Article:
Melle had been to Marrakech before studying at NIMAR. This week he writes about his expectations and the ways Rabat surprised him.
At first glance, it seemed like a huge thing: studying abroad in an unfamiliar country on ‘your own’. I have been in Morocco before; both times I travelled to Marrakech, which I found a really exhausting city. People tried to sell me something and told me where to go the whole time. Moreover, I found it a very expensive city and the intensive and touristy vibe of Marrakech was too much for me. Back in Leiden, I followed two courses of Nadia Bouras who talked about the NIMAR with a tremendous enthusiasm that made me curious about the minor. I looked into it and it appealed to me. So there I was, packing my bag in my room in Leiden. I had bought an extra laptop charger and telephone, assuming with an orientalist perspective (which would have made Edward Said very angry) there would not be any place to buy one of those in Morocco. Hence, I saved some room in my bag by not packing any towels.”
Once in Rabat my prejudices, based on my experiences in Marrakech, were completely smashed. Rabat is one of the most relaxed and accessible cities I have been to so far. Whereas in Marrakech I had second thoughts to ask for directions since they often led me to a shop of a family member, in Rabat everybody is amazingly helpful.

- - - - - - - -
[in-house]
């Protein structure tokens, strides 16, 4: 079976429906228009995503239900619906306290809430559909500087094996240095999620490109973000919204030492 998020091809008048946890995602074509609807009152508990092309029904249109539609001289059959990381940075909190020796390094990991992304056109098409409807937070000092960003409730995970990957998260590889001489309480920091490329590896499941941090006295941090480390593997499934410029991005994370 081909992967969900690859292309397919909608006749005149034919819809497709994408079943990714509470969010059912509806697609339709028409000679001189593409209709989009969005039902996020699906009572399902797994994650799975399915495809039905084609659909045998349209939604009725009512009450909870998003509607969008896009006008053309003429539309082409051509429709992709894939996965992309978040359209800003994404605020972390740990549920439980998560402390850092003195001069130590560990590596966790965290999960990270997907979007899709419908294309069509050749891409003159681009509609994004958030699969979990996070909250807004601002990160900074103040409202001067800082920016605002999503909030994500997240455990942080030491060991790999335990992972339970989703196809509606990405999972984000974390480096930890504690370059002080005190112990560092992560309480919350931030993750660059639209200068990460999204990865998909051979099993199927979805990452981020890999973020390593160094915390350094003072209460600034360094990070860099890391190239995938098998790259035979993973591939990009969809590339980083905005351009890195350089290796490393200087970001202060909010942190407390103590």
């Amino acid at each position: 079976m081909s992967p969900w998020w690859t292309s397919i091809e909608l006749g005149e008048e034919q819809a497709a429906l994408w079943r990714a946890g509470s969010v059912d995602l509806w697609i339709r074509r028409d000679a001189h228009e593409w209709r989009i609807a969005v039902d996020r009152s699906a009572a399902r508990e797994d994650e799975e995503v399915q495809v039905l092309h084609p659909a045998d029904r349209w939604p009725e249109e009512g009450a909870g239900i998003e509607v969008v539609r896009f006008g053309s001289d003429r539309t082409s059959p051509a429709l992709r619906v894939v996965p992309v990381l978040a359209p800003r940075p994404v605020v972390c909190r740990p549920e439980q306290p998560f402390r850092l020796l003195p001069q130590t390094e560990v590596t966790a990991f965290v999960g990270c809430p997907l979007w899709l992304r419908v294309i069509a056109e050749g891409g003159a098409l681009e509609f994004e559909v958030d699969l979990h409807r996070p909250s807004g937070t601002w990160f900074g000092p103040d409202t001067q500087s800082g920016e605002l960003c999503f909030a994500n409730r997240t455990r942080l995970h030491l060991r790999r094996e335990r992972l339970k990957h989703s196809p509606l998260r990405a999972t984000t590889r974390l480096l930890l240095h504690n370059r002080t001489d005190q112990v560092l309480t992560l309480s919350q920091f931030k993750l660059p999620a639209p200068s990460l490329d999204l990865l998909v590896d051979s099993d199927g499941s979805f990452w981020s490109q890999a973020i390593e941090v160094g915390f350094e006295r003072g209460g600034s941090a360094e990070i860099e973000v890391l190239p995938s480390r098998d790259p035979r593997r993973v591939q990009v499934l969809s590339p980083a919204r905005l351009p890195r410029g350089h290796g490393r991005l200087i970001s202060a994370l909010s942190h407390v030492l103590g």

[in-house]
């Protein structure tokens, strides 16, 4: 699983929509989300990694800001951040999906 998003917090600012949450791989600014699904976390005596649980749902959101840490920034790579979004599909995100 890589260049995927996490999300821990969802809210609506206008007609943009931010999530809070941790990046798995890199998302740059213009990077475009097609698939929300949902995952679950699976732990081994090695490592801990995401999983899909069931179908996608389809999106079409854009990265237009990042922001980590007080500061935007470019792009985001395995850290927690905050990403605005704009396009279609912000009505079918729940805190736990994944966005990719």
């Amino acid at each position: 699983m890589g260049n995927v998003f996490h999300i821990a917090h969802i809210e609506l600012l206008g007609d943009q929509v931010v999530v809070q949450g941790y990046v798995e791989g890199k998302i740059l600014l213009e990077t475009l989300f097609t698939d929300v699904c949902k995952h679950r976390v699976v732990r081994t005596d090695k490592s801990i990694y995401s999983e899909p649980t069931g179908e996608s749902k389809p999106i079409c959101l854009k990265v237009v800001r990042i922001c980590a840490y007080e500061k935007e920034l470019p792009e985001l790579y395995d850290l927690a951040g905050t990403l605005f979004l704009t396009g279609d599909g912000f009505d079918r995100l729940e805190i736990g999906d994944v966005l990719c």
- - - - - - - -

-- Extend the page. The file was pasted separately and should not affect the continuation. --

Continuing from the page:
The locals are patient when you try to talk to them in very faulty French or Darija and will try their best to lend a helping hand with your problem. They really appreciate it when you try to talk to them in Darija. For example, every morning when I walk to the NIMAR, I make a small talk (or at least try to) in Darija with a guy who helps people with parking. When he sees me, he gives me a big genuine smile as if I am his long lost son and yells from the other side of the street “S-salamu 3alikum!” When I respond with ‘Wa 3alikum s-salam’, his smile gets twice as wide. I find that getting in contact with locals, even though it still is on a superficial level, is rewarding. Comparing it with the Netherlands, although I do not know how it is to be an outsider there, people are very hospitable in Rabat.
Another thing that surprised me is that life is fairly cheap in Rabat. Going out for dinner is almost as cheap a cooking at home. For a richly filled Tajine you will pay 35 MAD (approximately €3). Vegetables and fruit are generally half the price they are at the Albert Heijn in the Netherlands. In the Medina (the old city), you can get cheap clothing if you are a good bargainer. Moreover, Rabat is an internationally orientated city. You can go to the cinema and see a movie in English, which I did not expect. I thought that every movie would be synchronized in French or Arabic. It also is possible to go clubbing or have a beer in certain places, but you do need to be a bit careful with drinking alcohol. In addition, the beach life is amazing in Rabat, the weather is perfect most of the times (although I have only been here in September) and you can do many water sports. Surfing is a big thing just like canoeing and stand-up paddling. Aside from the water sports, the beach is a place where you can just lay down, relax and have a swim without experiencing hindrance from the water sports.
Recapitulating, contrary to some prior expectations, I find Rabat a welcoming city that is surprisingly calm. I did not have any problems with adapting to the life here and would recommend the city to everybody who is ready to open up to a completely different experience during their studies.